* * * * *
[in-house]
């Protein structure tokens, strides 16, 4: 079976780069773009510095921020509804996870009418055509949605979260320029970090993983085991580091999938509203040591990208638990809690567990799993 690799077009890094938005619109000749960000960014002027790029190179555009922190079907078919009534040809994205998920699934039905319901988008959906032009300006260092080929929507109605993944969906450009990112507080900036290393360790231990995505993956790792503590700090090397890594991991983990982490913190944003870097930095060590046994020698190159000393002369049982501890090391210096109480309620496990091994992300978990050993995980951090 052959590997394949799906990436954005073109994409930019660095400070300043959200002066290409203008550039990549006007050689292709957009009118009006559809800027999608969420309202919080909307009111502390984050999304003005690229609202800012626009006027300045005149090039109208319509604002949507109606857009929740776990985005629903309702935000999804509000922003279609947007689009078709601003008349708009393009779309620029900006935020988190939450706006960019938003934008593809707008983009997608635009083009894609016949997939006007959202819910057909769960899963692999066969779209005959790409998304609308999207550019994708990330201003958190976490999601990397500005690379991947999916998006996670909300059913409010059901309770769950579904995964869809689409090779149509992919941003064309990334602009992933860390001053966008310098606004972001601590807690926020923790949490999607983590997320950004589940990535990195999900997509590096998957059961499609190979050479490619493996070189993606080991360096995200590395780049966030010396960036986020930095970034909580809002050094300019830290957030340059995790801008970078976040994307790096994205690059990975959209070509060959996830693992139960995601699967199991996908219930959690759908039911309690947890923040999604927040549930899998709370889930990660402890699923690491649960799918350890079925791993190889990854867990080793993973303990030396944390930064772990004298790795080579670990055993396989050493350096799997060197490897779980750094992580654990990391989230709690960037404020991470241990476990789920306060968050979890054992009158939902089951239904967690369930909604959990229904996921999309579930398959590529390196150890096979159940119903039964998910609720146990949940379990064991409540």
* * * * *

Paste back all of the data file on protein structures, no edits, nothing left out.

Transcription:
[in-house]
């Protein structure tokens, strides 16, 4: 079976780069773009510095921020509804996870009418055509949605979260320029970090993983085991580091999938509203040591990208638990809690567990799993 690799077009890094938005619109000749960000960014002027790029190179555009922190079907078919009534040809994205998920699934039905319901988008959906032009300006260092080929929507109605993944969906450009990112507080900036290393360790231990995505993956790792503590700090090397890594991991983990982490913190944003870097930095060590046994020698190159000393002369049982501890090391210096109480309620496990091994992300978990050993995980951090 052959590997394949799906990436954005073109994409930019660095400070300043959200002066290409203008550039990549006007050689292709957009009118009006559809800027999608969420309202919080909307009111502390984050999304003005690229609202800012626009006027300045005149090039109208319509604002949507109606857009929740776990985005629903309702935000999804509000922003279609947007689009078709601003008349708009393009779309620029900006935020988190939450706006960019938003934008593809707008983009997608635009083009894609016949997939006007959202819910057909769960899963692999066969779209005959790409998304609308999207550019994708990330201003958190976490999601990397500005690379991947999916998006996670909300059913409010059901309770769950579904995964869809689409090779149509992919941003064309990334602009992933860390001053966008310098606004972001601590807690926020923790949490999607983590997320950004589940990535990195999900997509590096998957059961499609190979050479490619493996070189993606080991360096995200590395780049966030010396960036986020930095970034909580809002050094300019830290957030340059995790801008970078976040994307790096994205690059990975959209070509060959996830693992139960995601699967199991996908219930959690759908039911309690947890923040999604927040549930899998709370889930990660402890699923690491649960799918350890079925791993190889990854867990080793993973303990030396944390930064772990004298790795080579670990055993396989050493350096799997060197490897779980750094992580654990990391989230709690960037404020991470241990476990789920306060968050979890054992009158939902089951239904967690369930909604959990229904996921999309579930398959590529390196150890096979159940119903039964998910609720146990949940379990064991409540």